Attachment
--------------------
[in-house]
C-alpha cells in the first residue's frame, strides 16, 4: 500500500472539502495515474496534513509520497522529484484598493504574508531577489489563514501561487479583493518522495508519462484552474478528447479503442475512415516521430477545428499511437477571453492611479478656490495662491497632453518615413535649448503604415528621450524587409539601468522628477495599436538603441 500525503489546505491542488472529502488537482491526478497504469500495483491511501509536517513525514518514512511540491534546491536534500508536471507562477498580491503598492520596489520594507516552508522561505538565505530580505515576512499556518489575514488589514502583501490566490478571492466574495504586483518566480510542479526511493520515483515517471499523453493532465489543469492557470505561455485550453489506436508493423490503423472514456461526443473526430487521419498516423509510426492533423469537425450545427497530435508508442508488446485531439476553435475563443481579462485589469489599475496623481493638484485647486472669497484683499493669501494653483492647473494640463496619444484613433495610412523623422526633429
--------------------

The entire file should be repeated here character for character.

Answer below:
[in-house]
C-alpha cells in the first residue's frame, strides 16, 4: 500500500472539502495515474496534513509520497522529484484598493504574508531577489489563514501561487479583493518522495508519462484552474478528447479503442475512415516521430477545428499511437477571453492611479478656490495662491497632453518615413535649448503604415528621450524587409539601468522628477495599436538603441 500525503489546505491542488472529502488537482491526478497504469500495483491511501509536517513525514518514512511540491534546491536534500508536471507562477498580491503598492520596489520594507516552508522561505538565505530580505515576512499556518489575514488589514502583501490566490478571492466574495504586483518566480510542479526511493520515483515517471499523453493532465489543469492557470505561455485550453489506436508493423490503423472514456461526443473526430487521419498516423509510426492533423469537425450545427497530435508508442508488446485531439476553435475563443481579462485589469489599475496623481493638484485647486472669497484683499493669501494653483492647473494640463496619444484613433495610412523623422526633429